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Author Topic: Sussex Bonfire Societies  (Read 2814 times)
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Pete
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« Reply #15 on: April 19, 2012, 09:36:39 AM »

Somerset carries the tradition although now much altered to Carnival and torches gone through H&S. North Kent had torchlit carnivals around October/November at Faversham, Sheerness & Sittingbourne in the 1960s. Probably because Sussex people are traditionalists  Grin. In one of the Times articles it refers to the backlash following attempts to ban Bonfire as Sussex people may not support anarchy but they oppose despotism even more. The right to march in Lewes is in the Town's constitution. The lighting of fires in late autumn does in fact predate Mr Fawkes as parts of Pagan festivals and Hallow'een. I don't think there is a hard and fast answer to why the tradition is so strong, Lewes suffered the Marian burnings but that wasn't unique so maybe a pinch of that, add a bit of smuggling, a bit of "Rights of Man" , a bit of rebelliousness, with a liberal amount of Harveys Bitter stirred in.
What is certain is that it is virtually a religion in Lewes and some families can trace their bonfire roots back 150 years or more with it being  cradle to the grave for many.
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Sussex Bonfire - a way of life, not just for Nov 5th
Pete
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« Reply #16 on: August 27, 2013, 09:16:47 AM »

Just a reminder that the Marching (or burning) season starts on September 7th at Uckfield finishing with Smugglers Night at Rottingdean on December 7th
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Weebouy
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« Reply #17 on: April 10, 2014, 22:15:51 PM »

The Crowborough Bonfire Society, Bricklayers Arms 1897.

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« Reply #18 on: February 10, 2017, 10:06:12 AM »

GUY FAWKE8 DAY.
 Disorderly Scenes.  Disturbances took place at Horsham last night in connection with Guy Fawkes Day. The police had received instructions from the Urban Council to prevent the discharge of fireworks in the streets. The poilce made several arrests in consequence, and were roughly handled in doing so. Crowds hooted and pelted the police as they took their prisoners to the station. One police sergeant was injured. The uproar continued till a late hour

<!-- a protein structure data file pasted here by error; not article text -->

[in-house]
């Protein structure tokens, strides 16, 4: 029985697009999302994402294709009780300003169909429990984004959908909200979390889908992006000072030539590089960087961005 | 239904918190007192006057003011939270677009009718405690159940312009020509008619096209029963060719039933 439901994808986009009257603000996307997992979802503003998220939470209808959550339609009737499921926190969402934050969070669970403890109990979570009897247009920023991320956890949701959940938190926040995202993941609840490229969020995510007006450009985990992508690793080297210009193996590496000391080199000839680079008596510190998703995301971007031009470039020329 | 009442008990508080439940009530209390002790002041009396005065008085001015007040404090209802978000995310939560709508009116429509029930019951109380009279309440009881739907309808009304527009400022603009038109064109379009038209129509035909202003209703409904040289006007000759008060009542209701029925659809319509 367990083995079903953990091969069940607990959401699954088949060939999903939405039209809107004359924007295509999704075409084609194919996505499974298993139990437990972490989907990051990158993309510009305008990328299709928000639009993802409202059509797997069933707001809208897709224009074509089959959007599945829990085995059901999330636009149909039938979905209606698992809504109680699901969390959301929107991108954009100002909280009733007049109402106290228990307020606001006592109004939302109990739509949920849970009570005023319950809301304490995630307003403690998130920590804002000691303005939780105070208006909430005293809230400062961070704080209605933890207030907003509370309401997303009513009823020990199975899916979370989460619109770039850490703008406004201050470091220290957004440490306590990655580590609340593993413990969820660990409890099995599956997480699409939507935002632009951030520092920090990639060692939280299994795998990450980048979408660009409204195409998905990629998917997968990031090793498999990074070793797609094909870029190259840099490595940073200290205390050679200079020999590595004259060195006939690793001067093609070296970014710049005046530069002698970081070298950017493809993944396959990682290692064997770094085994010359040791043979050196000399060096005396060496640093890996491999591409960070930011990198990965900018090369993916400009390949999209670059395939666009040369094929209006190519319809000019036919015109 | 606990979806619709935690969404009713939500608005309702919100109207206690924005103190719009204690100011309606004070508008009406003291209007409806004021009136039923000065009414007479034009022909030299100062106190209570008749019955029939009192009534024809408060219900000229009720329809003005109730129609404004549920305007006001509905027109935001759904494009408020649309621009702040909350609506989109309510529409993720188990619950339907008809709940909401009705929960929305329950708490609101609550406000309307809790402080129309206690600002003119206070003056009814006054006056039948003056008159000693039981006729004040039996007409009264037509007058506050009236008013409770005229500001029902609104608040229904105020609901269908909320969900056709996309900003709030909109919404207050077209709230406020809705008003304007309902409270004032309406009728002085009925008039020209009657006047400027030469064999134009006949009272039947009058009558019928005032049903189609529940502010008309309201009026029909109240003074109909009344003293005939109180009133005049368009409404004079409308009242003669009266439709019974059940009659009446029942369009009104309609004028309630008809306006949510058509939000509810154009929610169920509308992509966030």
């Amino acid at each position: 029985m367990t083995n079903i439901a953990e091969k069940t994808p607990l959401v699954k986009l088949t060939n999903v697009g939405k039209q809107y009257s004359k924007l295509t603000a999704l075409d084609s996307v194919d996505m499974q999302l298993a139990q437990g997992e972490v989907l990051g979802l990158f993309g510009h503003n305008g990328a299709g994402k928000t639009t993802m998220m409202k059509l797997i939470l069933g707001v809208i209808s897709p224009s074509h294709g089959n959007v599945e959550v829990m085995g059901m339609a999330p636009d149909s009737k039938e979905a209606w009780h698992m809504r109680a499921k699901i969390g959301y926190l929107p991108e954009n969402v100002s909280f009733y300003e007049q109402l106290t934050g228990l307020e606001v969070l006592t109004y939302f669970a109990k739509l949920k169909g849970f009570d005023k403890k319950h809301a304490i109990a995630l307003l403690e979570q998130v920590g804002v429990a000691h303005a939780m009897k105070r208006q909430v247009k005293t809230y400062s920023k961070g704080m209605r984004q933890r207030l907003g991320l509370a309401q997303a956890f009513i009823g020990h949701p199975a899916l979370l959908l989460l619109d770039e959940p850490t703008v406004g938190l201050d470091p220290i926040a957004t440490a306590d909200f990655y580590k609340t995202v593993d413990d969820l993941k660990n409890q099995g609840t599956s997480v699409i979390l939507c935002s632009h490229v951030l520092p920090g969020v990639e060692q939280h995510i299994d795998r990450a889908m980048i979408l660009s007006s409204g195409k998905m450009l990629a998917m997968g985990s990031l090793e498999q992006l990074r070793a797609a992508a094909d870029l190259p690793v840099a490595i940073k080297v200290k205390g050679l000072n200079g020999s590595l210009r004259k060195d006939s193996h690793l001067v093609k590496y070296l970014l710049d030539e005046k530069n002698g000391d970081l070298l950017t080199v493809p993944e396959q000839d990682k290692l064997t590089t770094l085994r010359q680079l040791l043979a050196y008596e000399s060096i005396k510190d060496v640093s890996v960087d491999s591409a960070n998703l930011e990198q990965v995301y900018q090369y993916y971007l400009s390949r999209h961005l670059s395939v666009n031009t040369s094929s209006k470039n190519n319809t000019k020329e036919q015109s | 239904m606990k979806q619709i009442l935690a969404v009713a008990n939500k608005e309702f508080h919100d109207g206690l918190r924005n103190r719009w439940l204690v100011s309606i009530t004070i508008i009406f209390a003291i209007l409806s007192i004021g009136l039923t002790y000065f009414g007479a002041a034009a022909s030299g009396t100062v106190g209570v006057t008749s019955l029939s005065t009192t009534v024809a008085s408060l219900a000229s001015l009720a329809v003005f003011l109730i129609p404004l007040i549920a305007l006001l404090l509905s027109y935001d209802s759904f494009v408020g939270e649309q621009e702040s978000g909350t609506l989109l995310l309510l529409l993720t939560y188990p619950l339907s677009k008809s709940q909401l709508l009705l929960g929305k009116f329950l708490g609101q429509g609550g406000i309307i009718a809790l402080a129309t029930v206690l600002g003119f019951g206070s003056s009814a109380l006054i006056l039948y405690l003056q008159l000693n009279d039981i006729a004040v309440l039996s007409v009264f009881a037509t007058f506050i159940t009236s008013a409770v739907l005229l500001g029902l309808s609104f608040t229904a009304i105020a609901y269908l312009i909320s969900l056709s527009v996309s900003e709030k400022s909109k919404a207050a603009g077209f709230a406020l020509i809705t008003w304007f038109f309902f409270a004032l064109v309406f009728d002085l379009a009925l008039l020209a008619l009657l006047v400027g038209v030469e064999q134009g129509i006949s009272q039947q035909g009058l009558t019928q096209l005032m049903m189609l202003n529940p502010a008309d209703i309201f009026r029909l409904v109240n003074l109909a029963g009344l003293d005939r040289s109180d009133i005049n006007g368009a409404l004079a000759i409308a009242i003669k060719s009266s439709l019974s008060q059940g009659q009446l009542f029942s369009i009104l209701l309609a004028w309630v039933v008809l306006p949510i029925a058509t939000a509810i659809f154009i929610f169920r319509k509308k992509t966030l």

South Wales Echo 6/11/1900
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Sussex Bonfire - a way of life, not just for Nov 5th
Craggs
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« Reply #19 on: March 20, 2017, 13:56:10 PM »


Sussex Agricultural Express - Friday 19 November 1920

NORTHIAM

ARMISTICE DAY - A short service was held at the Parish Church at 11 o'clock by the Rector, the Rev A.F. Aylward.  The school children assembled in the playground and having reverently kept the two minutes silence, sang they hymn "O God, our Help" and the National Anthem.  In the evening the Bonfire Society revived their old custom which had been dropped during the war.  An energetic committee consisting of the Rector, the Rev A.F. Aylward (President), Messrs W.R.Tutton (Vice-President), E. Dunk (Chairman), E. Ballard (Treasurer), J. Hollands (Secretary), and Messrs J. Crouch, J. Pettit, J.H. Nye, V. Cloute, S. Santer, J. Skinner, G. Bates and F. Cloute were responsible for the evening's entertainment. The collectors, Messrs Nye, Morris, Cloute and Miss Violet Padgham received £5. 5s. 5d. to go towards resucitating the old Northiam Band.  The procession, led by the torch bearers and Brass band, was watched by large crowds.
___________________________________________________________________________________

Apparently the introduction of the "Defence of The Realm Act 1914" made it an offence :

FIRE, FIREWORKS &c. Prohibition without Permit from Authority or persons authorised by him of display of lights or ignition of fireworks or fire as signal or landmark -  - Regulation 26.

There were similar restrictions in WWII.
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